Fern Canyon Overview
After communicating (eletronically) with a few Sp-members, and after reading Dennis Poulin's
recent trip report, I headed for Food-4-Less
to stock up on Snickers Bars, and continued to drive due west from Henderson on Windmill Lane. I had been here before as a passenger, and could see my destination in the distance.The stunning Red Rocks of Nevada's Spring Mountains rise up from the Mojave desert, just a 20-minute drive from greater Las Vegas. Their east-facing escarpment consists of solid rock cathedrals with (nearly) vertical sides and (nearly) pointed summits. More than 600 million years ago, the land that would become Red Rock Canyon was at the bottom of the ocean. Over time, changing land and sea levels resulted in the deposition of both ocean and continental sediments that became grey limestone. Over greater time, the ocean retreated and a GIANT dune field covered this area. The sheer weight of the layers of sand compressed into STONE, and the layers were uplifted by the Keystone Thrust (faulting), forming the Red Rock faces as we experience them today.Because this is a popular recreation area, I had to pay $5.00 at the door. A worthwhile fee for having signed trailheads and restrooms along the way! It was very crowded for a Monday, especially the Calico Hills area. My objective was to hike to the cooler reaches of Fern Canyon, just to the north and within the shadow of an awesomely popular tower of rock called Mescalito
. As I stumbled up Pine Creek Canyon Trail, I veered to the right after viewing the remains of the Wilson homesteading site. I met three hikers coming down a short red "cliff band" of exposed rock to the north, and they admitted they had taken the wrong trail. (Summitpost members???) After leaving the homesteading site, none of the trails are improved, and they spread out into different directions. This is why somebody had established CAIRNS
along the route. Following the cairns, I climbed in elevation to the northeastern edge of the canyon without having to bush-whack through heavy brush. I detected the sound of treefrogs and people's voices, while gazing up at the majestic Mescalito's north face. I could make out the figures of rock climbers on the DARK SHADOWS
route. (Summitpost members???)
A voice suddenly rang out: "Go for it, Bonnie!!! Yeeeeah!" The figure looked so small on the impressive rock face. But in turn, I probably would have looked like an ant if they had been looking at me. Which they weren't.I found the waterway at the center of the narrow canyon, and continued at a slow pace pass some huge Ponderosa pines. I saw maidenhair ferns growing on canyon's north-facing wall. I contemplated near silent green pools, and experienced a true sense of solitude not far from the rock climber's fading voices. It was well after noon, and I scrambled up a sandstone boulder to detour around a small waterfall. I saw where a recent rockslide had left broken rocks and white dust in its wake. Perhaps the rockfall had originated when a bighorn sheep was passing (above) on the south-facing cliff face. I kept looking up, because it was hard not to. I discovered an area where water was running down off the north-facing wall, and the image of a "sun dog"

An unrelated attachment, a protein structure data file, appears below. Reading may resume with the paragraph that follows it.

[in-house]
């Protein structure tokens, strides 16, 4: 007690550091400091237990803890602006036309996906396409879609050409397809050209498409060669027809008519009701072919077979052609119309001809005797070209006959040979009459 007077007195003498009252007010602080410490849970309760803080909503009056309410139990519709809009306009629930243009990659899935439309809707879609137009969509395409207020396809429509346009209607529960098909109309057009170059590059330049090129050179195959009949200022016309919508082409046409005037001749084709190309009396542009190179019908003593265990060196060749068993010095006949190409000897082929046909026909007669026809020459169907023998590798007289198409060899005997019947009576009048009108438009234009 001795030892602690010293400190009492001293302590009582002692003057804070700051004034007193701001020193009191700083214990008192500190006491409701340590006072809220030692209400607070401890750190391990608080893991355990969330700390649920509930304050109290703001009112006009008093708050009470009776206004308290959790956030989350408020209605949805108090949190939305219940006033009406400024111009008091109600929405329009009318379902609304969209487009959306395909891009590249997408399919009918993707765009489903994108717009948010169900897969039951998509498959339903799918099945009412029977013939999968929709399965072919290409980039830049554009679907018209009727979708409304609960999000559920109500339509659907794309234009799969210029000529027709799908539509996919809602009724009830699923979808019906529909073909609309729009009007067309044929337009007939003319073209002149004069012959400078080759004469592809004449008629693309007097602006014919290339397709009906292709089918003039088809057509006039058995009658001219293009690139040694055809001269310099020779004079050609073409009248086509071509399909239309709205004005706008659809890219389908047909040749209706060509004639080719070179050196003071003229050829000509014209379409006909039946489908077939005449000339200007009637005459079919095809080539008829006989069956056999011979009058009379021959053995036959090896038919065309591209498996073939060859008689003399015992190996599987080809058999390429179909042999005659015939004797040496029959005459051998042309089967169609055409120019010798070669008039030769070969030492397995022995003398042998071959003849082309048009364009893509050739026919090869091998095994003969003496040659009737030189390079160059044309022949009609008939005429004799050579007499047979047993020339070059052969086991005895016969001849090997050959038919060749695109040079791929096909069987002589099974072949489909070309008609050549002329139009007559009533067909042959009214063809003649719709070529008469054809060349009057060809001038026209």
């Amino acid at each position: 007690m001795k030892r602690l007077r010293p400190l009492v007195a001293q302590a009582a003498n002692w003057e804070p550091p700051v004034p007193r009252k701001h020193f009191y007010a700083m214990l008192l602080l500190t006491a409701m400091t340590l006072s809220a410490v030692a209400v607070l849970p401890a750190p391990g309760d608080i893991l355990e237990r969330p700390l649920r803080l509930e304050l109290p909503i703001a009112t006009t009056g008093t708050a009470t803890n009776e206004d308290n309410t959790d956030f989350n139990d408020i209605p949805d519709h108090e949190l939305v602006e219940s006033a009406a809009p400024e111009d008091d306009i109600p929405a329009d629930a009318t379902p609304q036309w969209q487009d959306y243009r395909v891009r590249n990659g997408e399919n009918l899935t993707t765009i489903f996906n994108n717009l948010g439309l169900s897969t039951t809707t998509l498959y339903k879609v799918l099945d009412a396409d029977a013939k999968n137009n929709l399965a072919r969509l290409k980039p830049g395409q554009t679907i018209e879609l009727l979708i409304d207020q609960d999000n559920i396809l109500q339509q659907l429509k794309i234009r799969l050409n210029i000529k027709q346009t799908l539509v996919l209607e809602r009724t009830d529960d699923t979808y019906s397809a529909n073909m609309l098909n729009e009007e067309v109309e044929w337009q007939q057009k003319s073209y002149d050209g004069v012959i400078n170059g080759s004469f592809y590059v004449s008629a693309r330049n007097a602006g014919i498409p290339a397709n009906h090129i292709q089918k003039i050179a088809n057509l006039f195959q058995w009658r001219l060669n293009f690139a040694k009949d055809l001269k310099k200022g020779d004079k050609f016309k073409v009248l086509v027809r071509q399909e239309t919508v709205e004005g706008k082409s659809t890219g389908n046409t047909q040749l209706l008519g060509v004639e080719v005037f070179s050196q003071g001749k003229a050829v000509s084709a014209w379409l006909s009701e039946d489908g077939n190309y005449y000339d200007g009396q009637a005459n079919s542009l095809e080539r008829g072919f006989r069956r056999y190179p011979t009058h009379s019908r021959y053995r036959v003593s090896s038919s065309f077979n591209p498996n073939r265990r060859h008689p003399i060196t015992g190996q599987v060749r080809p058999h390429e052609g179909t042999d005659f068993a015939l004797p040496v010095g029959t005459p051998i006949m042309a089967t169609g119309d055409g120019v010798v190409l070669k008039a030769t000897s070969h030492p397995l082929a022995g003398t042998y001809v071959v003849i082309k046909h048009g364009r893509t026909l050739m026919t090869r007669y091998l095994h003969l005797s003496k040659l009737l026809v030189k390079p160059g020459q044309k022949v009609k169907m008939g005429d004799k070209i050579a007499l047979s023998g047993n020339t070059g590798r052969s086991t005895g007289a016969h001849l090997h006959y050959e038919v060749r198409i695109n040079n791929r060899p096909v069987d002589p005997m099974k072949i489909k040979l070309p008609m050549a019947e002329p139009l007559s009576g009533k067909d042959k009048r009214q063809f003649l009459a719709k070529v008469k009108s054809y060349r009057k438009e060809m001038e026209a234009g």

shown high overhead. Its bark was worst than its bite! I knew I was in a "ferny" kind of HEAVEN called Fern Canyon
How did Mescalito get its name?
Bonnie goes for it!! Full Dark Shadows Route Fern Canyon ferns!
Back in the 1960's, this formation was known as Red Cap, and access was limited due to private property. Jeff Lansing was dating the caretaker's daughter and thus had the connection needed to easily get to the base of the routes. Both caretaker and daughter fit very well into the 1960's hippie psychedelic scene. When Jeff and Peter Wist climbed the east face in 1968, they name the formation Mescalito, which had the proper hallucinogenic overtones. (Info courtesy of Red Rocks Climbing - SuperTopo by Greg Barnes
, Jan. 2004)
North face of Juniper Feedin' time for Wild Burros?
Red Rock Jacks and Jennies
Nope, not a game of cards! Many visitors to Red Rocks enjoy seeing the BURROS
. Burros are well adapted to the Mojave desert and survive high temps and long periods of time without green forage by using shade under rocky cliffs and by being most active in early morning and late afternoon. Burros are generally less than half the size of a horse. Males are called jacks and females are called jennies. Feeding burros encourages these animals to congregate on roadways where many have been killed and injured by automotive vehicles. Eash year, people are injured by burros as they try to feed or pet these animals.
How do I get (my ass) there?
It's very easy to get to the Pine Creek Canyon Trailhead, which is inside RRCNCA (Red Rock Canyon National Conservation Area) and the starting point for the hike. Even though the elevation gain is minimal, I suggest the wearing of leather hiking boots if you decide to journey into Fern Canyon. There are several places along the unimproved trail where you have the risk of twisting an ankle. The trail takes you across a very open and sandy part of the desert, and you'll come across an intersecting trail leading to Ice Box Canyon to the north. While passing the Wilson's old homesteading site on the left, immediately veer off to the right, gaining more elevation so you can SKIRT the edge of the thick oak underbrush growing along the length of North Fork of Pine Creek. You may find a seasonal waterfall about halfway up the canyon, after passing several towering pines. Continuing beyond the waterfall will require some tricky rock scrambling.
The scenery is truly breathtaking!!! Lots of room for contemplation ... don't forget the snickers bars, P&J sandwiches, and BURROS if you like to think out of the BOX! Cheers!
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